How do you know you've arrived as a Great Southern Writer? The answer is a little asinine.
A mule portrait sits above William Faulkner's desk.
The portrait of a mule sits above William Faulkner's writing desk.

In one of my most delicious daydreams, I stand at the gates of the Southern Writers' Hereafter, wondering if my name is on the list. Suddenly the gates swing open to reveal a sanctum of velvet drapes, leather chairs, and a bar lined with bottles of brown whiskey. William Faulkner is here, spats propped on his Nobel Prize. Truman Capote drops names at the bar. Flannery O'Connor tells a bawdy joke.

The ghost of Erskine Caldwell takes my arm. "How did you get in?" he asks.

"I rode in," I say, "on a dead mule." We laugh. Zora Neale Hurston slaps my back.

"Son," she says, "didn't we all?"

Scholars have long debated the defining element of great Southern literature. Is it a sense of place? Fealty to lost causes? A struggle to transcend the boundries of class and race? No. According to the experts, it's all about a mule. And not just any old mule--only the dead ones count. Ask the experts.

"My survey of around thirty prominent twentieth-century Southern authors has led me to conclude, without fear of refutation, that there is indeed a single, simple, litmus-like test for the quality of Southerness in literature...whose answer may be taken as difinitive, delimiting, and final," wrote professor Jerry Leath Mills, formerly of The University of North Carolina at Chapel Hill, more than a decade ago. After some four decades of cataloging, he concluded that the true test is: "Is there a dead mule in it?...Equus caballus x asinus (defunctus) consitutes the truly catalytic element..."

I have written two dead mules in two books. That's how I know I am bona fide.Southern writers were killing mules even before Faulkner drownded a perfectly good team in the Yoknapatawpha River in As I Lay Dying in 1930. The carnage has been written about in The Southern Literary Journal and debated at academic conferences. Mules have perished in books, plays, and stories.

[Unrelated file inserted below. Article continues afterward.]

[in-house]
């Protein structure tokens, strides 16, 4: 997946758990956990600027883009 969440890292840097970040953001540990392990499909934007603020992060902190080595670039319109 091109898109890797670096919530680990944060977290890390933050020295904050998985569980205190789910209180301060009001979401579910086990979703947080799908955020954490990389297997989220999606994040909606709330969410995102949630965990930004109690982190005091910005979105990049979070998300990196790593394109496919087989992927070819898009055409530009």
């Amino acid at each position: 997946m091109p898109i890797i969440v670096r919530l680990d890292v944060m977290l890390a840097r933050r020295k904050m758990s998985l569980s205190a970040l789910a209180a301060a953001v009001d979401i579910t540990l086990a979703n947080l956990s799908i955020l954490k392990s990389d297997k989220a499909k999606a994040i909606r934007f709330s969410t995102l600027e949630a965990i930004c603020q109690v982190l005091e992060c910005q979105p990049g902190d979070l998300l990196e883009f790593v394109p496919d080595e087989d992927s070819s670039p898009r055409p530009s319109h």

"A dead mule was such a big thing my mind couldn't really gather it in," wrote Barry Hannah in Geronimo Rex. "I had to think about him in pieces..."

They have been worked to death, bludgeoned, asphyxiated (by accident and on purpose), run over, shot (by accident and on purpose), bitten by rabid dogs, stabbed, starved, frozen, herded into the barren plain to perish of thirst, driven mad by erroneously administered castor oil (the less said about this the better), led out to be murdered on the blind curve of a train track, and, in Capote's Other Voices, Other Rooms, hung from a chandelier.

They have been killed by Larry McMurtry, Richard Wright, Reynolds Price, Larry Brown, Robert Morgan, Jack Farris, Kaye Gibbons, Clyde Edgerton... everybody who is anybody. The most inventive is Cormac McCarthy, who had one beheaded by an unbalanced opera singer.

In modern-day literature, whippersnappers who wouldn't know a mule from a hole in the ground are killing mules by the caravan. Faulkner, at least, knew mules. A mule, he wrote famously, "will labor 10 years willingly and patiently, for the privilege of kicking you once." A painting of one still sits on the mantel of his study at Rowan Oak, overlooking his portable Underwood, like an angel.

I grew up on stories of noble mules. The mule meant survival for my grandparents in the 1930s. I hate to see the hardworking beasts herded off cliffs and broiled in wildfires. Then again, I can cast no stones. In my first mule story, my Uncle Jimbo won a bet by eating a sandwich while sitting on one.

But that mule was dead when we found him.